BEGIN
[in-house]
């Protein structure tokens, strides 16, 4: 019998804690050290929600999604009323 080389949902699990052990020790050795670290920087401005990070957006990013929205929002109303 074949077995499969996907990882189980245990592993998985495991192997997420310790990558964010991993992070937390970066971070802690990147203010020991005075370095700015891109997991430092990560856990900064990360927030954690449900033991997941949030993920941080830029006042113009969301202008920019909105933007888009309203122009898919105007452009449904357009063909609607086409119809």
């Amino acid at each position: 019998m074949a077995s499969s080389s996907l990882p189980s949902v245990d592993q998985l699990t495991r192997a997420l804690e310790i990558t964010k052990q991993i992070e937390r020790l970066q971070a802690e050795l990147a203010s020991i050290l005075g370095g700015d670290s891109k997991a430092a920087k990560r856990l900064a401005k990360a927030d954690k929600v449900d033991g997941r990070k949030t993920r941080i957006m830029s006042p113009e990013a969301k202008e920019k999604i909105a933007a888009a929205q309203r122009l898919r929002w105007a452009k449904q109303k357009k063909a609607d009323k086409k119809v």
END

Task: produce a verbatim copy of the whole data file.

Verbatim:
[in-house]
């Protein structure tokens, strides 16, 4: 019998804690050290929600999604009323 080389949902699990052990020790050795670290920087401005990070957006990013929205929002109303 074949077995499969996907990882189980245990592993998985495991192997997420310790990558964010991993992070937390970066971070802690990147203010020991005075370095700015891109997991430092990560856990900064990360927030954690449900033991997941949030993920941080830029006042113009969301202008920019909105933007888009309203122009898919105007452009449904357009063909609607086409119809």
């Amino acid at each position: 019998m074949a077995s499969s080389s996907l990882p189980s949902v245990d592993q998985l699990t495991r192997a997420l804690e310790i990558t964010k052990q991993i992070e937390r020790l970066q971070a802690e050795l990147a203010s020991i050290l005075g370095g700015d670290s891109k997991a430092a920087k990560r856990l900064a401005k990360a927030d954690k929600v449900d033991g997941r990070k949030t993920r941080i957006m830029s006042p113009e990013a969301k202008e920019k999604i909105a933007a888009a929205q309203r122009l898919r929002w105007a452009k449904q109303k357009k063909a609607d009323k086409k119809v």